MTF Survey: Teenage Drug Use Declines

We need not look any further than the devastating impact opioid addiction has had in the United States, to understand the continued need for educating young people about the dangers of substance use and abuse. Thousands of people who went to the doctor for pain, who were in-turn treated with opioids—are now fighting heroin addiction and putting their life at risk every day.

The opioid epidemic is a clear example of how seemingly innocuous use of a drug can quickly spiral into addiction, a disorder that is easy to develop, infinitely harder to treat and recover. Opioid narcotics, while they top the list of deadly drugs, are just one of many mind-altering substances that can lead people down the dark and dangerous path of addiction. Without treatment and continued maintenance, the outcomes are rarely positive.

Preventing young people from developing inaccurate beliefs about drugs, alcohol and how addiction develops—is of the utmost importance. Millions of dollars and countless man hours are spent every year attempting to prevent early initiation to drugs and alcohol. The efficacy of such efforts is reviewed every year by the University of Michigan’s Monitoring the Future (MTF) survey.

Monitoring The Future

The MTF survey is funded by the National Institute on Drug Abuse (NIDA). The findings in 2016, released in December, come from researchers surveying 45,473 students from 372 schools across the country. The survey mainly focuses on teenage alcohol, marijuana and tobacco use, as they are the most commonly used substances among teenagers. That is not to say that the researchers don’t look at other substances that are used less frequently. But alcohol and tobacco are most commonly used first.

The findings in 2016 were promising. A sign that efforts to prevent teenage use of drugs and alcohol are working. The survey showed the continuation of a long-term decline in the use of a number of mind altering drugs with the potential for addiction. Including:

  • Alcohol
  • Marijuana
  • Tobacco
  • Some Prescription Drugs (i.e. Vicodin)

Please take a moment to watch an interview of NIDA Director Nora Volkow on the MTF survey findings:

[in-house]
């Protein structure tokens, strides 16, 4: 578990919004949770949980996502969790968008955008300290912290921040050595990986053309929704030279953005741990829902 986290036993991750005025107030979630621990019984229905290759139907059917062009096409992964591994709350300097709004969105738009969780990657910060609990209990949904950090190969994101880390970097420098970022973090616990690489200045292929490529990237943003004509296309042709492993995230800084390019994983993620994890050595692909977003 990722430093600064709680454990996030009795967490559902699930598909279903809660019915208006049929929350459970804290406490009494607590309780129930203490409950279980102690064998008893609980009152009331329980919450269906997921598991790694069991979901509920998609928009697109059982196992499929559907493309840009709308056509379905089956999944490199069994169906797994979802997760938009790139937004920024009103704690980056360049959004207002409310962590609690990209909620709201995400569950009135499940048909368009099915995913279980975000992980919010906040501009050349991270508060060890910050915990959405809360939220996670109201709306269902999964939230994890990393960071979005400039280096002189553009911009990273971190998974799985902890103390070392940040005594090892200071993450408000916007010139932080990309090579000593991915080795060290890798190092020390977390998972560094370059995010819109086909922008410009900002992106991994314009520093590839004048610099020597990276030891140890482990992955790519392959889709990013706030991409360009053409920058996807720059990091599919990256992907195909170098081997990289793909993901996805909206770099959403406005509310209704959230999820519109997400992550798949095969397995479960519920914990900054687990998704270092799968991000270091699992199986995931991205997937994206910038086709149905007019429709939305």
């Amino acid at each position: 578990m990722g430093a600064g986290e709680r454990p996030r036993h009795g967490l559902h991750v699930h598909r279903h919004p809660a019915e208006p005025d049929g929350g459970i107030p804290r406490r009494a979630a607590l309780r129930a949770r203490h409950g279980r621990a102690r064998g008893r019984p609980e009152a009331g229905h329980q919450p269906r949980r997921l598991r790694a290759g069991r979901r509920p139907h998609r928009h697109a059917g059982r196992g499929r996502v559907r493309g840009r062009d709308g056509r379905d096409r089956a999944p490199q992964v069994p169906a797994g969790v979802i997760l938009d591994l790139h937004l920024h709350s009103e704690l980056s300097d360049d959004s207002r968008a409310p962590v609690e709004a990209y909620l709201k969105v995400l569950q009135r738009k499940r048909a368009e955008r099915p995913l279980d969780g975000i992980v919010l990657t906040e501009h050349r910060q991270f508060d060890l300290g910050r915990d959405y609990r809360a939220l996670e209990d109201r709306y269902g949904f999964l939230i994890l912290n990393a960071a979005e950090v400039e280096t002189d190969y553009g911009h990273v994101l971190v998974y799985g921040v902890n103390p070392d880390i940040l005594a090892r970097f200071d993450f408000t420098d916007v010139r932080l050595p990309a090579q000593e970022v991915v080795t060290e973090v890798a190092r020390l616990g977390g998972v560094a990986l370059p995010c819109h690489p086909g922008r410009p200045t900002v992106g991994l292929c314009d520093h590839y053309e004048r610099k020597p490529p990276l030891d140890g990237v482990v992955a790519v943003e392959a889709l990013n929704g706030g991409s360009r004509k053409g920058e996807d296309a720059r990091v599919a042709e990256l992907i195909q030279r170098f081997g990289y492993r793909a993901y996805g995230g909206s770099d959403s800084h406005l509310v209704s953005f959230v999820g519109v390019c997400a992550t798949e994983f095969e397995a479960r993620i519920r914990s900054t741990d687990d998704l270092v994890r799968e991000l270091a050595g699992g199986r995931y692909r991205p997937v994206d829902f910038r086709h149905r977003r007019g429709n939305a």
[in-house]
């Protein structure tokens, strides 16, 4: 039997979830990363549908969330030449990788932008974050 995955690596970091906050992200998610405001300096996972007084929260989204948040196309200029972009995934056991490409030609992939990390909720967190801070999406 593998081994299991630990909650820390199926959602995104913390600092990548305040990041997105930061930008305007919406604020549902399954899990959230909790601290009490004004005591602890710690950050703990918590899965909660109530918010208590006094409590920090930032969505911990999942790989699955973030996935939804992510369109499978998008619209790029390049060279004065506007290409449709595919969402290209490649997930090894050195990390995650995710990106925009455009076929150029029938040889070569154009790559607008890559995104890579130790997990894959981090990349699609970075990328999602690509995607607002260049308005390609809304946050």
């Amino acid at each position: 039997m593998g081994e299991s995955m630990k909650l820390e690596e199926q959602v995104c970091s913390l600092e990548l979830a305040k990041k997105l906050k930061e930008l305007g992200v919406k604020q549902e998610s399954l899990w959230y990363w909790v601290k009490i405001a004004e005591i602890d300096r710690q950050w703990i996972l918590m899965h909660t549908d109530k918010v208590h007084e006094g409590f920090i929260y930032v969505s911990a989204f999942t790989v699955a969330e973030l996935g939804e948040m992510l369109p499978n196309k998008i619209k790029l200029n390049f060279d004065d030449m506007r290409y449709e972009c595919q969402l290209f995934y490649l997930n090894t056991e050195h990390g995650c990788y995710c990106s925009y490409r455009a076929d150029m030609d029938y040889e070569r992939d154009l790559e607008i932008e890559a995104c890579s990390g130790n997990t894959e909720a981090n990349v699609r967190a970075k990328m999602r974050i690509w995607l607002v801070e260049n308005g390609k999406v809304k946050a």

If you are having trouble watching, please click here.

MTF On Opioids

Given the deadly nature of prescription opioids, as witnessed among adult demographics around the country, it is vital that teens understand the dangers. And, according to the MTF, they appear to be getting the picture. Prescription opioid past year use among 12th graders dropped 45 percent, compared to five years ago, according to NIDA. With 2.9 percent reporting past year use of Vicodin in 2016, compared to nearly 10 percent ten years ago.

“Clearly our public health prevention efforts, as well as policy changes to reduce availability, are working to reduce teen drug use, especially among eighth graders,” said Volkow. “However, when 6 percent of high school seniors are using marijuana daily, and new synthetics are continually flooding the illegal marketplace, we cannot be complacent. We also need to learn more about how teens interact with each other in this social media era, and how those behaviors affect substance use rates.”

Counseling Adolescents And Adults

At Family Recovery Specialists, our program for adolescents and adults includes education about the physical, emotional and social risks associated with substance use. Clients are taught refusal skills and other coping mechanisms in order to make better choices related to living a physically and emotionally healthy lifestyle free from substance use.

Staying abreast of the latest observations and conclusions regarding use and abuse of addictive substances adds to our ability to provide our clients with the most up to date information. If you or a family member needs treatment for substance abuse, please feel free to give us a call. Wellness and recovery are possible.

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